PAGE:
Different Degrees of Lobha
Lobha, attachment, leads to sorrow. If we really understand this, we will wish to eradicate lobha. The eradication of lobha, however, cannot be done immediately. We may be able to suppress lobha for a while, but it will appear again when there are the right conditions for its arising. Even though we know that lobha brings sorrow, it is bound to arise time and again. However, there is a way to eradicate it: it can be eradicated by the wisdom which sees things as they are.
When we study cittas more in detail it will help us to know ourselves. We should know not only the gross lobha but also the degrees of lobha which are more subtle. The following sutta gives an example of lobha which is more subtle. We read in the Kindred Sayings (I, Sagāthā-vagga IX, Forest Suttas paragraph 14):
A certain monk was once staying among the Kosalese in a certain forest-tract. Now while there was that monk, after he had returned from his alms-round and had broken his fast, plunged into the lotus-pool and sniffed up the perfume of a red lotus. Then the deva who haunted that forest tract, moved with compassion for that monk, desiring his welfare, and wishing to agitate him, drew near and addressed him in the verse:
"That blossom, water-born, thing not given,
You stand sniffing up the scent of it.
This is one class of things that may be stolen.
And you a smell-thief must I call, dear sir."
"Nay, nought I bear away, I nothing break.
Standing apart I smell the water's child.
Now for what reason am I smell-thief called?
One who does dig up water-lilies, one
Who feeds on lotuses, in motley tasks
Engaged: why have you no such name for him?"
"A man of ruthless, wicked character,
Foul-flecked as is a handmaid's dirty cloth:
With such the words I say have no concern.
But this it is meet that I should say (to you):
To him whose character is void of vice,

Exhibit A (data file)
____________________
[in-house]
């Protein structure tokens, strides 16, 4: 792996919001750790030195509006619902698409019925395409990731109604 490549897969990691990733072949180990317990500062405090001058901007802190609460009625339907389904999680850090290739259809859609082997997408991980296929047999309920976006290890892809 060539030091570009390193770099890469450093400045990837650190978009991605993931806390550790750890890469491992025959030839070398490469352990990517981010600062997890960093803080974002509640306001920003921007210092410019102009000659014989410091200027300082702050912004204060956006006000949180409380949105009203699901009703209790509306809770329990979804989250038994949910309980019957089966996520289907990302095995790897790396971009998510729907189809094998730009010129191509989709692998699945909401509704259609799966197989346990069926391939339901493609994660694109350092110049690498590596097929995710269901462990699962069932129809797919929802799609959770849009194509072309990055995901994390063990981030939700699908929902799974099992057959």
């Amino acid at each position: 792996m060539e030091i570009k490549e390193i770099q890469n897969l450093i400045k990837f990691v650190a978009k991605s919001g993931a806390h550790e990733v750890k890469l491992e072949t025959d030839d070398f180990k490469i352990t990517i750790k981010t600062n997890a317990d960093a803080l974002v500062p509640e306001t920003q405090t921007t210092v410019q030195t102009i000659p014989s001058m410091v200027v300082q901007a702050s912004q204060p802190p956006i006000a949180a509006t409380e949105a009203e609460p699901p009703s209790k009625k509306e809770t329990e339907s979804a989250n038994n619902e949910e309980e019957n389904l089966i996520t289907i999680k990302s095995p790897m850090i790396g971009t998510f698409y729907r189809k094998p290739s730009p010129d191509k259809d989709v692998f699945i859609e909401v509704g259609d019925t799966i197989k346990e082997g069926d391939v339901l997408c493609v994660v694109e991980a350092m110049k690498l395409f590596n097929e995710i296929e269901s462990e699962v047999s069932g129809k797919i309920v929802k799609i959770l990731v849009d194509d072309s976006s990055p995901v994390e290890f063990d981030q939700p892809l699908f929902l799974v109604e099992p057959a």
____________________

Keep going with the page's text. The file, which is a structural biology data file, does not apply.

Who ever makes quest for what is pure:
What to the wicked but a hair-tip seems,
To him does great as a rain-cloud appear..."
We should also know the more subtle lobha which arises when we enjoy a fragrant smell or beautiful music. It seems that there are no akusala cittas when we do not harm others, but also the more subtle lobha is akusala; it is different from generosity which is kusala. We cannot force ourselves not to have lobha, but we can come to know the characteristic of lobha when it appears.
Not only the suttas, but also the Vinaya (Book of Discipline for the monks) gives examples of lobha which is more subtle. Each part of the teachings, the Vinaya, the Suttanta and the Abhidhamma can help us to know ourselves better. When we read the Vinaya we see that even monks who lead a life with contentment with little, still have accumulated conditions for lobha. Every time there was a case where monks deviated from their purity of life, a rule was laid down in order to help them to be more watchful. Thus we can understand the usefulness of the rules, which go into even the smallest details of the monk’s behaviour. The rules help the monk to be watchful even when performing the most common actions of daily life such as eating, drinking, robing himself and walking. There are rules which forbid seemingly innocent actions like playing in the water or with the water (Expiation, Pācittiya 53), or teasing other monks. Such actions are not done with kusala cittas, but with akusala cittas.
We read in the Vinaya (III, Suttavibhaṇga, Expiation, Pācittiya 85) that the monks should not enter a village at the wrong time. The reason is that they would indulge more easily in worldly talk. We read:
Now at that time the group of six monks, having entered a village at the wrong time, having sat down in a hall, talked a variety of worldly talk, that is to say: talk of kings, of thieves, of great ministers, of armies, of fears, of battles, of food, of drink, of clothes, of beds, of garlands, of scents, of relations, of vehicles, of villages, of little towns, of towns, of the country, of women, of strong drink, of streets, of wells, of those departed before, of diversity, of speculation about the world, about the sea, on becoming and not becoming thus and thus...
This passage is useful for laypeople as well. We cannot help talking about worldly matters, but we should know that our talking, even if it seems innocent, is often motivated by lobha-mūla-cittas or by dosa-mūla-cittas (cittas rooted in aversion). In order to know ourselves we should find out by what kind of citta our talking is motivated.
Every time a lobha-mūla-citta arises lobha is accumulated. When the conditions are there, lobha can motivate ill deeds through body, speech or mind. When we see to what kinds of deeds lobha can lead we will be more inclined to develop the wisdom which eventually will lead to its eradication.